Deeper in debt

Reno City Hall. Tuesday. On the table: The operating agreement between the city of Reno and the Reno-Sparks Convention and Visitor’s Authority for a proposed downtown events center.

The proceedings started off with a review of the benefits of expanding the National Bowling Stadium into such a center for conventions and, well, events. The expansion and other costs would be funded with $120 million in bonds. The city would own the center. The RSCVA would run it. Room taxes would, hopefully, pay off the debt over a 30-year period.

Chicago-based consultant Charlie Johnson said that it’s reasonable to assume that a mountainous resort area that offers gambling could handle two large convention facilities. He called the assumptions that Reno’s room tax revenues would grow “reasonable.” But he kept using disturbing phrases like, “If the facility ever turns a profit…” and “Whether the operating deficit will decline over time.”

For some, this brings to mind past losses. Former city councilwoman and mayoral candidate Candice Pearce told the council she spent four years on the RSCVA listening to idealistic predictions about the growth that would pay for the bowling stadium.

“Those assumptions are based on rosy pictures,” Pearce said. “Reno is going down, not up. There’s no reason to believe that occupancy rates are going to go up. … I know how much money we put into the bowling stadium. It was an albatross.”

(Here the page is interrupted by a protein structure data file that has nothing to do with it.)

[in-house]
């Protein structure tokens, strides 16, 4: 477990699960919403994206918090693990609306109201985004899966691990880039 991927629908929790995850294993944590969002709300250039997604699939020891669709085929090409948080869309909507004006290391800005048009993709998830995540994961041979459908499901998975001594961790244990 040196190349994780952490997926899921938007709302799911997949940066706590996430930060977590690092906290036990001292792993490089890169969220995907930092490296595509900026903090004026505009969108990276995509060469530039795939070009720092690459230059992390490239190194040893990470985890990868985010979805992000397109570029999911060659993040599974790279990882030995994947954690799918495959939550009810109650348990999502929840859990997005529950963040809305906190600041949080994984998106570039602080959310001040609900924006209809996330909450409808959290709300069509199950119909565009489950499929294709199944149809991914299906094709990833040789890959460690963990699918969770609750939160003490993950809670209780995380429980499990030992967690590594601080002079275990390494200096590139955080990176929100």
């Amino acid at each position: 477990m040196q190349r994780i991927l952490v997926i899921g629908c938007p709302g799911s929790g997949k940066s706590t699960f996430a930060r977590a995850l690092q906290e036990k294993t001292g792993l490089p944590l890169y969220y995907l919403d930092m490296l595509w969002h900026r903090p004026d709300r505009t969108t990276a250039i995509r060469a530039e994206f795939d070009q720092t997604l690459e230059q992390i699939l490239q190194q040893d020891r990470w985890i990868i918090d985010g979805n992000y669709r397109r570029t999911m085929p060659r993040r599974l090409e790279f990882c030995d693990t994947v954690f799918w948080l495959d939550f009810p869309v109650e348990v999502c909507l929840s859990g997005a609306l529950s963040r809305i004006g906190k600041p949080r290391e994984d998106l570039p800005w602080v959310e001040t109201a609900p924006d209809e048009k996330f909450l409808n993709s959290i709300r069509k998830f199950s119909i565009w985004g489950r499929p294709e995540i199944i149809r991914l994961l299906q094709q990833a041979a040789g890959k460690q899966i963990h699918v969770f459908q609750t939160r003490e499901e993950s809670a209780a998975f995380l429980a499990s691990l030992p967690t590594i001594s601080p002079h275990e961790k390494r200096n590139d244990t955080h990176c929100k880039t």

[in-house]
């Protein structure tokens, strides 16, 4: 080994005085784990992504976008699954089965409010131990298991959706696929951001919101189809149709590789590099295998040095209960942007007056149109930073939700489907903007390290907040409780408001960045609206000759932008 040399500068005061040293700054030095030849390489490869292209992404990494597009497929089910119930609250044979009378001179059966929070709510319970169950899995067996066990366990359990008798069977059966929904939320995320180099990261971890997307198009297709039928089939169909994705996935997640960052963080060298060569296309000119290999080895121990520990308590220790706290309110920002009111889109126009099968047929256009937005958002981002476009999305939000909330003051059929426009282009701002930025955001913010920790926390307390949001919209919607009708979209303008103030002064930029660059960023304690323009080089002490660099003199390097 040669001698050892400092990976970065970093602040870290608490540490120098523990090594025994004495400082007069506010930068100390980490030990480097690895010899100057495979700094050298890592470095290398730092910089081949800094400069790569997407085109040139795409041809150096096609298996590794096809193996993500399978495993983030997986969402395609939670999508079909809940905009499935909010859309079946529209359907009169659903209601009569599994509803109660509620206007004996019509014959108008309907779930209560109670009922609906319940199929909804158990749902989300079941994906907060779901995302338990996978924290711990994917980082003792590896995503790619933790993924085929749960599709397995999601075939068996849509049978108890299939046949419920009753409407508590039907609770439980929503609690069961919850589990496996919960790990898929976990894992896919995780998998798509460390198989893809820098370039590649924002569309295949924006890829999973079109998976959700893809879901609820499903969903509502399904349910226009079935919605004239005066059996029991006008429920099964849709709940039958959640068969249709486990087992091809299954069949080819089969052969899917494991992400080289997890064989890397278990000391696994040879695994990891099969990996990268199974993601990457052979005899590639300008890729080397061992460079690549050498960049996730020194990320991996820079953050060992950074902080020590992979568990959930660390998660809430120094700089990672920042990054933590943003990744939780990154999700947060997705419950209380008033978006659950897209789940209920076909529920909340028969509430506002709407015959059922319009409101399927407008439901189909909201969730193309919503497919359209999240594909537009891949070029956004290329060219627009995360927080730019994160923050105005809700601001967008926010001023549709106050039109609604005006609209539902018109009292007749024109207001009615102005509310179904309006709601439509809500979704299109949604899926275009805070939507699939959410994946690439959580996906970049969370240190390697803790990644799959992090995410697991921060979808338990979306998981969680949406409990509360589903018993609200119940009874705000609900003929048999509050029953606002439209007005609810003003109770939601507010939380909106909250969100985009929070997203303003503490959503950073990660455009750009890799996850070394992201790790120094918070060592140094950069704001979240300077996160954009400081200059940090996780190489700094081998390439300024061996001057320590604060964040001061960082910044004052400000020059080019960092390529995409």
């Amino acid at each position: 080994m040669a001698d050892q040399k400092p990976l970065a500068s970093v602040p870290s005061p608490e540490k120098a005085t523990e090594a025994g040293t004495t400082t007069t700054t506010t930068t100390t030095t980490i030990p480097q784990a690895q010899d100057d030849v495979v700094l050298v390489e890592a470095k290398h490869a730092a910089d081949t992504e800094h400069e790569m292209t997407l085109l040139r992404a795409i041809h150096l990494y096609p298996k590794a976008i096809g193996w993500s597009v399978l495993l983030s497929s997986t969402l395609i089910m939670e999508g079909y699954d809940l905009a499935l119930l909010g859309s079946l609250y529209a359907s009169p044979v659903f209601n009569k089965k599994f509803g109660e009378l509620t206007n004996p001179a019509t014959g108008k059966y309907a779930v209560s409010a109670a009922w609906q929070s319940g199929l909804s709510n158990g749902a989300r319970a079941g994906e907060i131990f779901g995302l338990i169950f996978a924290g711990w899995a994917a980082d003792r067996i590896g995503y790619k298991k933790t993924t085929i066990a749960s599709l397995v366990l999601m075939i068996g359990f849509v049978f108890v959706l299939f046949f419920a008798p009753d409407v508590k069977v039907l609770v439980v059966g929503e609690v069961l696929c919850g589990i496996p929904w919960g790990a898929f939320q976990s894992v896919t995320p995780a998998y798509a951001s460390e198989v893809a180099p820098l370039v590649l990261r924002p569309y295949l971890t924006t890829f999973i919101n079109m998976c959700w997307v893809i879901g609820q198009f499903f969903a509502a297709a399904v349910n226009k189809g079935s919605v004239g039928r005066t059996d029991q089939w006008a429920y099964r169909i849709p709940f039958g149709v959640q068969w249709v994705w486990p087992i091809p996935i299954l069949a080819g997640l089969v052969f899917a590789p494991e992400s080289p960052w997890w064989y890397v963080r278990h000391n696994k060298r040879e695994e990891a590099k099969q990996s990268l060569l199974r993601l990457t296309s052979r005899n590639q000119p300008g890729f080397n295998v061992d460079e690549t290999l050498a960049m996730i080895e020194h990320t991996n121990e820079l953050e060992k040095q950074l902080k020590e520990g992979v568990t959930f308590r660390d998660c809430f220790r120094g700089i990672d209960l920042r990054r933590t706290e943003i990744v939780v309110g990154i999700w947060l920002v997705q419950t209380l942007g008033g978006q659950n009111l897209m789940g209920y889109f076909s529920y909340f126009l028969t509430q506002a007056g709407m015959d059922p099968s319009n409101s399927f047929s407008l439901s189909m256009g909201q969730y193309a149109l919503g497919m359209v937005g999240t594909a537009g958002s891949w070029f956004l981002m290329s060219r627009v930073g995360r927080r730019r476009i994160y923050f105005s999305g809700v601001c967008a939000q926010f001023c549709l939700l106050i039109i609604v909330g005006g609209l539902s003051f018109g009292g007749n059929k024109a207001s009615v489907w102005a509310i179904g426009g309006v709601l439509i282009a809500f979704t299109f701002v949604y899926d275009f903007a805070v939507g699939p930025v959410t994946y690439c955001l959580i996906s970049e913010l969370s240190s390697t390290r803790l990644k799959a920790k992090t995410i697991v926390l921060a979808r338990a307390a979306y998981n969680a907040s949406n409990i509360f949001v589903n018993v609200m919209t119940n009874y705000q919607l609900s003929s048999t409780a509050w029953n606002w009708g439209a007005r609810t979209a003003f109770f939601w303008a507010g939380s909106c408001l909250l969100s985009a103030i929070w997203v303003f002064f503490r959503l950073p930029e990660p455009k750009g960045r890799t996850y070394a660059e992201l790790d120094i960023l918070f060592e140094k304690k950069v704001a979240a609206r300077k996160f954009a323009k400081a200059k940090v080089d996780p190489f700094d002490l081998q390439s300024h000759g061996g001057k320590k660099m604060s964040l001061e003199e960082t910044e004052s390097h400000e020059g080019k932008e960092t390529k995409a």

Most worrisome is the idea that the bonds would be secured with up to 15 percent of the city of Reno’s general fund. So if the room taxes don’t generate the expected revenue to do service to the debt, guess who has to pay? Yup, you got it.

Casino lobbyist Tom Clark, who works for John Ascuaga’s Nugget and the Peppermill, didn’t speak to the council Tuesday. But he did have some interesting 30-year room tax projections with him, just for fun. A “flat” scenario with no growth in the next decade followed by 20 years of modest 1- to 2-percent growth leaves the city $30 million in the hole. A “recovery” scenario shows a realistic decline in room tax revenue for the next eight years (it’s currently down 2.1 percent), followed by 20 years of growth for a deficit of $55 million—that’s some $93,647,057 less than the RSCVA’s predicted income from the center after 30 years. And that’s only predicting eight years of revenue losses. Who knows what Reno’s room tax situation will be in a decade or two or three?

Twas a relief that citizen activist Sam Dehne brought his guitar for public comment and composed an off-the-cuff cover: “You load 16 ton and what do you get? Another day older and deeper in debt. Saint Peter, don’t you call me, ‘cause I can’t pay. I owe my soul to the RSCVA.”

Laughs all around.

The council moved to continue the discussion at a joint meeting with members of the RSCVA on March 26, so that they can vote on the issue the same day if possible. Time’s of the essence because they want to make sure to get a good interest rate on those bonds.

Smart thinking, all that planning ahead stuff.